Smoking With Nancy Zafris
Read the Story March 15, 2007
The car crash and the gallery. Either one could work to make a fine flash piece. Part of what fascinates me as reader and editor is the way these seemingly disparate parts of a story find each other. How did car crash meet art gallery?
Putting disparate parts together is one of the things fiction writers do (poets as well). Although a car crash and an art gallery don’t approach the level of Keats’ negative capability, it’s sort of along that same continuum. In this case, actually, their conjunction is probably more of a cliché: Santa Fe/art gallery. Kind of like Memphis/music. That’s okay because couples and families engage in vacation clichés. You can also think of this as plot (car crash) and theme (art gallery). The truth is that I didn’t put very much thought into it, at least conscious thought, but that’s not to say my mind wasn’t working. I don’t think we’ve come up with a fully satisfactory word to describe the cognitive instinct that takes over when we write.
“It was as simple as that.” I love that line. For me, it gets at something central. What do you make of this line? Is there a way to “weight” lines, in the way this line feels weighted? Or is that “weighting” particular to each reader?
I like your use of the word ‘weight.’ I think that describes it perfectly. I believe weighting becomes particular to the reader if the writer hasn’t particularly done his or her job. At readings, for example, you sometimes run into this problem: the piece’s rhythm is much different (and better) vocalized than when it’s read on the page (which is why, as fiction editor of The Kenyon Review, I’m always a little frightened when I ask someone to send me the piece they just read). In my story’s case, the line is weighted because it’s a simple sentence that comes after several long ones that involve a series of actions and a slightly extended metaphor. So, syntactically speaking, it’s nice to round that off with a simple sentence. It acts as a kind of cleanser. You’re also at the end of the story here. Endings can involve simple sentences or complex ones, but always you’re striving to get that rhythmic weight right. In the last workshop I taught, I cut up a bunch of sentences from stories and the participants had to guess which were opening lines, middle lines, and ending lines. The ending lines were the most revealing because of this issue of weight and rhythm.
What are the essential rules to know for short/flash fiction? In writing this piece, what rules were you most conscious of following and/or breaking?
I don’t know too much about the rules of flash fiction, but Pam Painter is really an expert on it. We taught together once at The Kenyon Review summer workshop (gotta get my plugs in), and I learned a lot from her. She thinks that the arc in flash fiction is already peaking and winding down as the story begins. That’s an interesting contradiction to think about. The immediate peaking in flash fiction sets it apart from a longer short story. In my story, the addition of “too” at the end of the first line gets at that peaking action very quickly. As far as violating rules, in a longer short story I couldn’t have continued too much longer in the summarizing voice I adopted. Pretty soon I’d have to give the reader a dramatized scene.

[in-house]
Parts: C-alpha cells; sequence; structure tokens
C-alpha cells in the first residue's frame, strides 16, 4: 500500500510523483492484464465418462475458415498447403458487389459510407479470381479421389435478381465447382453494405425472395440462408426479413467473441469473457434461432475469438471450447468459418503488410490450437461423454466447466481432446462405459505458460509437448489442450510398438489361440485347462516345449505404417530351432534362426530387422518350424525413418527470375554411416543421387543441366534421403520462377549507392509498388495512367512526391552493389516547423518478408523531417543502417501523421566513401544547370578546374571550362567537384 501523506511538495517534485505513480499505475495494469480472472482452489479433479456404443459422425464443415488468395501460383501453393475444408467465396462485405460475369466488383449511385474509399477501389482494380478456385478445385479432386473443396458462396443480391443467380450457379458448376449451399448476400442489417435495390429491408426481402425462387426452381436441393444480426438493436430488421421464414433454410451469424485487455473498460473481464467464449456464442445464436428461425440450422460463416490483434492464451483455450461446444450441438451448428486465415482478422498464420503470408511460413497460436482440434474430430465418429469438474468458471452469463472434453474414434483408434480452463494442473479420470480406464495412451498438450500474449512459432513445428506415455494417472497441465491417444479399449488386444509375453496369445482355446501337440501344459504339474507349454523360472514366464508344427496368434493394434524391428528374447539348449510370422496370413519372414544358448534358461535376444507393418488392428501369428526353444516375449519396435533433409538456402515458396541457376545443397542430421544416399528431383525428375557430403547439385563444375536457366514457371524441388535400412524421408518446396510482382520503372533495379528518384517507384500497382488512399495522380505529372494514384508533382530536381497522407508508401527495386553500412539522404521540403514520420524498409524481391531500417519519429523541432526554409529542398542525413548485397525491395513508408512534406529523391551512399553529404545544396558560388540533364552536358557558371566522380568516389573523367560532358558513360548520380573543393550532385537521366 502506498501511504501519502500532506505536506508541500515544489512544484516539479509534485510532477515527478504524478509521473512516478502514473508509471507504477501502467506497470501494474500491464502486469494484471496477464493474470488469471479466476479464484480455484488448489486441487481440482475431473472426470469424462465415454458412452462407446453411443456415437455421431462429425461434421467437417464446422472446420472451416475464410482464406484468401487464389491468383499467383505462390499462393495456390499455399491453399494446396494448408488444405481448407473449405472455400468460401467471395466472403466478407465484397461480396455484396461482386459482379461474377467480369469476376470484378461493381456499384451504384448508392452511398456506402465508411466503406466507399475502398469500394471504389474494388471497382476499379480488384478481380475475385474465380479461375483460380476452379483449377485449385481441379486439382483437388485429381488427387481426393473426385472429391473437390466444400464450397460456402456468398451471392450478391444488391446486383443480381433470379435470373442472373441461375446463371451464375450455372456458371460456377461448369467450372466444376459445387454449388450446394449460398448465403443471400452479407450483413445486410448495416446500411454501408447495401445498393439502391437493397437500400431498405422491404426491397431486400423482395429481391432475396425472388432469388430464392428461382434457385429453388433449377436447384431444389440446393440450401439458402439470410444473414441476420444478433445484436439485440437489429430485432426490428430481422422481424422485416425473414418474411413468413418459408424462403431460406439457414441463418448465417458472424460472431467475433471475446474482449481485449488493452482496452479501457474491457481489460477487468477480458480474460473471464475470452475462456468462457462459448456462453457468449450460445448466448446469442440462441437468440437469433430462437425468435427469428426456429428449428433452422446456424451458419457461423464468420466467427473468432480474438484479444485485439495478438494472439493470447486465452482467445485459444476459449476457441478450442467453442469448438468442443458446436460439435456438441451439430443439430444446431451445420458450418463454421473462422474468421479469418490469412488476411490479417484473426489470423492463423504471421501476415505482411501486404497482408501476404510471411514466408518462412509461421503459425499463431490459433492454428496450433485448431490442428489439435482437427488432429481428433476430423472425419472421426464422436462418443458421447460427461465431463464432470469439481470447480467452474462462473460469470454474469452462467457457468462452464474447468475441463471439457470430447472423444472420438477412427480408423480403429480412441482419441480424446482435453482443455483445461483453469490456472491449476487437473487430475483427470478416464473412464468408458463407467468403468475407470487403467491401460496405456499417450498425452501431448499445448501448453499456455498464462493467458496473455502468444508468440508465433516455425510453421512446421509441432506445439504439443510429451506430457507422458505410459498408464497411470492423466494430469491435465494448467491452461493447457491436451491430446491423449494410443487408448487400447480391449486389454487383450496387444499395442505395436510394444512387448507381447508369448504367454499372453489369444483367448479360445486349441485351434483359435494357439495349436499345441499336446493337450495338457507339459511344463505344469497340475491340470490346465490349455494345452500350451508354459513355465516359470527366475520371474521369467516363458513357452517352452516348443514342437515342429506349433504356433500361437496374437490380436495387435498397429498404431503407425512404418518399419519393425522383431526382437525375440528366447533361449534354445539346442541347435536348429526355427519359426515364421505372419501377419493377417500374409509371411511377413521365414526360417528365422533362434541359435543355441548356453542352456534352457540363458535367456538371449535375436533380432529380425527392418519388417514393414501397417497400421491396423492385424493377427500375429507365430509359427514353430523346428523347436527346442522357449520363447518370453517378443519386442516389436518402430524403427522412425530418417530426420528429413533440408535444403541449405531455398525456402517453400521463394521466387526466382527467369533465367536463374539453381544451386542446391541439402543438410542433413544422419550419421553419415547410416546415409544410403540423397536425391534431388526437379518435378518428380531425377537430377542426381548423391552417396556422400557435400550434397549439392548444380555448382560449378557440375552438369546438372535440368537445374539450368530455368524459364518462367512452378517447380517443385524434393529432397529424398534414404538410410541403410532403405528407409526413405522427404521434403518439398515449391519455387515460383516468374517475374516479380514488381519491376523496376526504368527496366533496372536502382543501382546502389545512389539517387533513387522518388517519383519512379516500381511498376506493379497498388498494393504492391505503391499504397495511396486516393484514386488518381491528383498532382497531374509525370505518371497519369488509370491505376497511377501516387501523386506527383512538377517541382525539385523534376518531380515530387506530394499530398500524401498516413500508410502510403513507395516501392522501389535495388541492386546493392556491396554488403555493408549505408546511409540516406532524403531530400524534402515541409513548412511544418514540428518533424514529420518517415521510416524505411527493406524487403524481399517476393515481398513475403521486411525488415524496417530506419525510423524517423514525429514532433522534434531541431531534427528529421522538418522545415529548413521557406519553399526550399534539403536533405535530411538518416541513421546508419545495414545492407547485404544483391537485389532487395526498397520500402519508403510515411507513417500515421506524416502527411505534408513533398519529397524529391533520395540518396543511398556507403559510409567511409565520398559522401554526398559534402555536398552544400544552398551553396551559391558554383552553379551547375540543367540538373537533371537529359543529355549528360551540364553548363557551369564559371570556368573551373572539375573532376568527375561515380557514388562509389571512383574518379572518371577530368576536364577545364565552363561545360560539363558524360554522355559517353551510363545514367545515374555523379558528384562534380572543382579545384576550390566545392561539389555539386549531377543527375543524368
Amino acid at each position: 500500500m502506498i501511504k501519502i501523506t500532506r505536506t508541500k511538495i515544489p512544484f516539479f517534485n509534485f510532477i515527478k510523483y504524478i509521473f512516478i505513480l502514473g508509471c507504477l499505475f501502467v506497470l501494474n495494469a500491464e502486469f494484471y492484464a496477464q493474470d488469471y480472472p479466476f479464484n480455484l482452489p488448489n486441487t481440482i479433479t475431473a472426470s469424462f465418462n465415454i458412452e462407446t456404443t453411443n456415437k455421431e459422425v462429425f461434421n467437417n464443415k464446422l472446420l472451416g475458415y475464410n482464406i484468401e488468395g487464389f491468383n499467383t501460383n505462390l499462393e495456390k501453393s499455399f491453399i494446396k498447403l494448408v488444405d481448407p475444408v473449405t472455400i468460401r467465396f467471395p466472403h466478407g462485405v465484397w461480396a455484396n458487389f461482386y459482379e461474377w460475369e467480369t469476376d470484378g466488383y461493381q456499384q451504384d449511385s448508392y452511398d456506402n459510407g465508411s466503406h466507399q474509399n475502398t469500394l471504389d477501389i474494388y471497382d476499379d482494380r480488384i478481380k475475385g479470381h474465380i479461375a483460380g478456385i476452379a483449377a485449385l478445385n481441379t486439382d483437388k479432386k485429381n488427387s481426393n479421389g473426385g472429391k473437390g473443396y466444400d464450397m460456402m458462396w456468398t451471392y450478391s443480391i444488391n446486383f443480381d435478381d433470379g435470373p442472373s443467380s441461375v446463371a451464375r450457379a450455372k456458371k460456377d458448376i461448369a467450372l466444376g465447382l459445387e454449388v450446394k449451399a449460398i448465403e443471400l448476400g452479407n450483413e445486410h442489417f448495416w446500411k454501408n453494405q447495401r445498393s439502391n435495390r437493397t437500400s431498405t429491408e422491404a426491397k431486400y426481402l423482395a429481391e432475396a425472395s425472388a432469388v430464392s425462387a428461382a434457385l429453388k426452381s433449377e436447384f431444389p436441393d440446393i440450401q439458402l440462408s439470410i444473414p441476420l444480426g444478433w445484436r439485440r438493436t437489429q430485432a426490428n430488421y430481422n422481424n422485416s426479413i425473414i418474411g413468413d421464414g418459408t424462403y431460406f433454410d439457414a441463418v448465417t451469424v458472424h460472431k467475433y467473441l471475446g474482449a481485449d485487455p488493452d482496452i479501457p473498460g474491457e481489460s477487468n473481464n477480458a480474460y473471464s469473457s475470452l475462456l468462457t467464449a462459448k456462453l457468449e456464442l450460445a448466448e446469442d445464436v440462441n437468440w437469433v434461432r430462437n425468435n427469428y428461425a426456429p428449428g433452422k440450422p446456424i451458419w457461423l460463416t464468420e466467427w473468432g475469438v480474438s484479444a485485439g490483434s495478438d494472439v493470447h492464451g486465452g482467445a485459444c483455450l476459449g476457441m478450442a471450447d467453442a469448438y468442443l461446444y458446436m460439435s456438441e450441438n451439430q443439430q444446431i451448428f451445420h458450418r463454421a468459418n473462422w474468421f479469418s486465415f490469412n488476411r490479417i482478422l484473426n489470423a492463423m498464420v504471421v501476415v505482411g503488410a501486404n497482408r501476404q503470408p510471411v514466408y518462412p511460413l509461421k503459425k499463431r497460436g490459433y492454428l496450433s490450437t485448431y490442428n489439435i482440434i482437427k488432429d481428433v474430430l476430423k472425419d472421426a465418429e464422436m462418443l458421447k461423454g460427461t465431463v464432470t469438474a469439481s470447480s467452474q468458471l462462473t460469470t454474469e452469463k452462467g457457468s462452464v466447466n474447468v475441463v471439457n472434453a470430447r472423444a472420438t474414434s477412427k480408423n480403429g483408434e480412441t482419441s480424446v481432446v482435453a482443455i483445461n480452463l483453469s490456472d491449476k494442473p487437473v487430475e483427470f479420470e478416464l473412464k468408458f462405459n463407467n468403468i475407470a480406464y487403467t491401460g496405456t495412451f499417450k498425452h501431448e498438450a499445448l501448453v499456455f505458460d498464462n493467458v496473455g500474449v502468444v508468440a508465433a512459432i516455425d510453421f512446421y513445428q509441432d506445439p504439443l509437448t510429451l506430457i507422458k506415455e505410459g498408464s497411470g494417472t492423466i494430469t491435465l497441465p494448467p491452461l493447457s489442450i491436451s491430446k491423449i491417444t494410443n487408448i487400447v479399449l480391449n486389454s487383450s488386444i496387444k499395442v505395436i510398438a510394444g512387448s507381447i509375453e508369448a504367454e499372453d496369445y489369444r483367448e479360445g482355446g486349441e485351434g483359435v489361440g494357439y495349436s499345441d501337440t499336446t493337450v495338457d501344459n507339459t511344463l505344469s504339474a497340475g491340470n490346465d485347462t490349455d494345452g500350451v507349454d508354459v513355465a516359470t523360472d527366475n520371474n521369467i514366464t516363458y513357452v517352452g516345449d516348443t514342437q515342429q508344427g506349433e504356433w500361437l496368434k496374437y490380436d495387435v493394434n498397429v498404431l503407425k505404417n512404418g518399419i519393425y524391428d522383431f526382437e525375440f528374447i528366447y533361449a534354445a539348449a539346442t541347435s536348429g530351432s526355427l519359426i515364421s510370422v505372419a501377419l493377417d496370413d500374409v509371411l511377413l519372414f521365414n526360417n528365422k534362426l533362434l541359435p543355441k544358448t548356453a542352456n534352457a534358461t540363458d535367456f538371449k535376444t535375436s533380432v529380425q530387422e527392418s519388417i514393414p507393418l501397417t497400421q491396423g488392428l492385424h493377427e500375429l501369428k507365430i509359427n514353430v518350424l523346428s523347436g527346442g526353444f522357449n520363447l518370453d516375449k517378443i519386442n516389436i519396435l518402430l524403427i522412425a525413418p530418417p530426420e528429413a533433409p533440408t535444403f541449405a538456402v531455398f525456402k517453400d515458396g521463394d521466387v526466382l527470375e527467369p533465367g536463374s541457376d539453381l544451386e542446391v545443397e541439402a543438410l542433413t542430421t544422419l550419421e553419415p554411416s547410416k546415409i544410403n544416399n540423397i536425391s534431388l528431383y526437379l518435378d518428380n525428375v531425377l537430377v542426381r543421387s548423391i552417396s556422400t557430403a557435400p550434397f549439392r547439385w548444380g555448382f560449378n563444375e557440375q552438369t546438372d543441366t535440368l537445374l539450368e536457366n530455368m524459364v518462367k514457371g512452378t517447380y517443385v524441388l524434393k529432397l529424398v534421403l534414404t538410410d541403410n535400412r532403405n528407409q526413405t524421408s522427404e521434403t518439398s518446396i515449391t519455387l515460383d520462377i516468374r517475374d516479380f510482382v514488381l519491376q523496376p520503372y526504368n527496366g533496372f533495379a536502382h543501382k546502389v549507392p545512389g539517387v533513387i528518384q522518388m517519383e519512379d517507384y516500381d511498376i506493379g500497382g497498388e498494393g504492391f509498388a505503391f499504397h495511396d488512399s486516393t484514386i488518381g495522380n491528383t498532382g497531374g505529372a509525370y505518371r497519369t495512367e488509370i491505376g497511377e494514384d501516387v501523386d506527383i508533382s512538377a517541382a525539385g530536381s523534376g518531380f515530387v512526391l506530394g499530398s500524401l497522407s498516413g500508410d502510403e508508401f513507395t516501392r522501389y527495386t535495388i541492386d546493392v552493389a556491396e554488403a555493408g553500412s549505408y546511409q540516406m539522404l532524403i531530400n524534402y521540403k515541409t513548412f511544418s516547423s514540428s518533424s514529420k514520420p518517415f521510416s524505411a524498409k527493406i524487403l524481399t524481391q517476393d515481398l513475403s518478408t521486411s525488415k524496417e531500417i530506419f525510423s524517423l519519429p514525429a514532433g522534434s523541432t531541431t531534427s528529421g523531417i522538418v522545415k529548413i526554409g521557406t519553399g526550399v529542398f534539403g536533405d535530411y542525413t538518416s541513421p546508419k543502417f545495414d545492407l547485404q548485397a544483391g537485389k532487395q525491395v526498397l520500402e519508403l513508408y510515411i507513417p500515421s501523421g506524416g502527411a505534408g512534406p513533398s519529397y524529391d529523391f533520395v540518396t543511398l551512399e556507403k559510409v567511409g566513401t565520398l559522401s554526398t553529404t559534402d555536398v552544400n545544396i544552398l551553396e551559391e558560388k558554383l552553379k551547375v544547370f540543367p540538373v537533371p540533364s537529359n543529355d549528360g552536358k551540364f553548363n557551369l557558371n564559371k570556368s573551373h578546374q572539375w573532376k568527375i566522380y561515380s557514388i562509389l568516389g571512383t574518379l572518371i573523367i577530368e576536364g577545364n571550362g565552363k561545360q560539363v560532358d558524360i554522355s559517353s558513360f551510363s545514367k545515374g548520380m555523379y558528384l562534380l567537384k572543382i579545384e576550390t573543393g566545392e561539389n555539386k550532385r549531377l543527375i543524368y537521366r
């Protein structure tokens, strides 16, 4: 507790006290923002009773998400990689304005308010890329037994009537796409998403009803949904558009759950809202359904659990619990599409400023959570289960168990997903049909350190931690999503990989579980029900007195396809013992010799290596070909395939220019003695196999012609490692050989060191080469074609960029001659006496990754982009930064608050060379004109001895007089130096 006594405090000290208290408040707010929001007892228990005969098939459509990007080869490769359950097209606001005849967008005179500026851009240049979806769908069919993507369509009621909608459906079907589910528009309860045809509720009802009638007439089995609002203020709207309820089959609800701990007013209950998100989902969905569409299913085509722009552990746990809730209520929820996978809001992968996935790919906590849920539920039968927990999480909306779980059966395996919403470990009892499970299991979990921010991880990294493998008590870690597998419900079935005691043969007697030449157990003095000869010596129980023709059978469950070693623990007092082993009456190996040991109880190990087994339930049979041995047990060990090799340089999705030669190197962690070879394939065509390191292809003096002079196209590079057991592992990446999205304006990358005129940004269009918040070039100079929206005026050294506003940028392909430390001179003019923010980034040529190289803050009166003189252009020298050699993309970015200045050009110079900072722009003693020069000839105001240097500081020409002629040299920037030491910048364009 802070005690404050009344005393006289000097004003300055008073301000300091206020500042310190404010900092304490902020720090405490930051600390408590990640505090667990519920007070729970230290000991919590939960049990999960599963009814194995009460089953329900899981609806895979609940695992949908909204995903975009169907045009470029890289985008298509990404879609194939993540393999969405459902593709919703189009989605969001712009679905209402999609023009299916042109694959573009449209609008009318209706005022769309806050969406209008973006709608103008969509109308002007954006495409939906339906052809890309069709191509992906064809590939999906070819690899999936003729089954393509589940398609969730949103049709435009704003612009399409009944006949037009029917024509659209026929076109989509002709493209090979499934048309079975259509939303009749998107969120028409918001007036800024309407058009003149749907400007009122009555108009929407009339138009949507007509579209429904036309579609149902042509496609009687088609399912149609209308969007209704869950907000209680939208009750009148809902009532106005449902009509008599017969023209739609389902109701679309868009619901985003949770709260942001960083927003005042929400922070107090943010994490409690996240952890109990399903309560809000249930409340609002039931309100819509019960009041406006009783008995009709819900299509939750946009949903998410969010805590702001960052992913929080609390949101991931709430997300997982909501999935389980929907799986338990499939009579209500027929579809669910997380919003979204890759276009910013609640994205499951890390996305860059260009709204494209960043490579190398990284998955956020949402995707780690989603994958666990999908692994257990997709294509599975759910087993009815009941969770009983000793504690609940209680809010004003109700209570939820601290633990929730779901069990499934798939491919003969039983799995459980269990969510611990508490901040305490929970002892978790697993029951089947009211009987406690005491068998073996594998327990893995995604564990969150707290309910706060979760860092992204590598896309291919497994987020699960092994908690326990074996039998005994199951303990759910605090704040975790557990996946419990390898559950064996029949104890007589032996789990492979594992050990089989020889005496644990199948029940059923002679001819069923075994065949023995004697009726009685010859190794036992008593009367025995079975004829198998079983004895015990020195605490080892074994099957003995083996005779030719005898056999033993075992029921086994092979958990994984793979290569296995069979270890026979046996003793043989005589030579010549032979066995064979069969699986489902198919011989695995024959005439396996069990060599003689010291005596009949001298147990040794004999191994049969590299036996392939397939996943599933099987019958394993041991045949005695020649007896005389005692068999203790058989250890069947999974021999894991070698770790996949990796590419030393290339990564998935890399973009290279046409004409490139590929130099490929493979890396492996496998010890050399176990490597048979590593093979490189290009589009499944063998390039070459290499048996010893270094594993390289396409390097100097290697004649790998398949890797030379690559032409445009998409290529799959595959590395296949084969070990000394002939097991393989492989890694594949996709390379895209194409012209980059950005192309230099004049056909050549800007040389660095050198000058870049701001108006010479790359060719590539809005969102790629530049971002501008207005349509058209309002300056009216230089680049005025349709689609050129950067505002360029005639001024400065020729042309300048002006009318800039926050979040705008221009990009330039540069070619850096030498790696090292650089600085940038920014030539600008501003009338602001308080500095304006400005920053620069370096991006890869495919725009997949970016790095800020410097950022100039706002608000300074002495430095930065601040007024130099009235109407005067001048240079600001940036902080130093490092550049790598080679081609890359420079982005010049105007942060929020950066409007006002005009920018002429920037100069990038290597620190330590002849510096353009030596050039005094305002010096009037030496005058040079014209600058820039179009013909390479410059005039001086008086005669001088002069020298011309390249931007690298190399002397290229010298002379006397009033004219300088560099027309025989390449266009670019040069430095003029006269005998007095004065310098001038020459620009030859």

As the fiction editor of The Kenyon Review, you must see a lot of stories. What trends are you seeing in contemporary fiction? Where do you see flash fiction fitting into the contemporary literary landscape?
It’s clear that a lot of writers are turning to flash fiction. Flash fiction is fun: fun to write and fun to read. It’s a great forum to test out writing styles. There are some practical reasons as well. New writers might believe they have a better chance publishing shorter stuff—hey, it’s only two pages, come on, you can publish it! Flash fiction, frankly, can also hide some flaws that may become apparent in a 20-page story: character development, dialogue, dramatized scenes—these are the more prosaic necessities in a long story. The Kenyon Review doesn’t publish very much flash fiction. One main reason is that so many lit mags are turning to the short short form. They may have some financial reasons for this as well as aesthetic. Regardless, the long story still needs to have a welcoming home. In the 2007 Novel and Short Story Writer’s Market, there’s an interview of editors about this very issue. It seems I’m the only editor included who’s not moving toward the short short.
At the recent AWP conference, a number of writers talked about their old flames, books that have influenced them during a formative time in their lives—and ones they return to for lessons in writing and, of course, life. Discuss your old flame, both what it meant to you then and what it means to you now.
Yes, I saw that AWP panel about “old flames” and wanted to attend. It looked very interesting. My old flame, from 8th grade, is Pearl Buck’s The Good Earth. Unlike a couple of other old flames, which shall remain nameless, this book has held up for me into adulthood. I love the writing of it, the simple sentences and the way the simple sentences sometimes become run-ons. The dialogue is very modern. I love the characters. The book made me cry. These might have been my first literary tears, which is why the tragedy and sadness of O-lan, one of the main characters, has remained so vivid. The book has tremendous depth and scope and a huge heart as it follows several lives from youth to old age.
About the Author:
Nancy Zafris is the fiction editor of The Kenyon Review. She is the author of two novels, The Metal Shredders (a New York Times Notable book of the year) and more recently, Lucky Strike, a Book Sense notable. Her collection of short stories, The People I Know, won the Flannery O'Connor award for short fiction as well as the Ohioana Library Association award. She is a two-time recpient of a National Endowment for the Arts grant.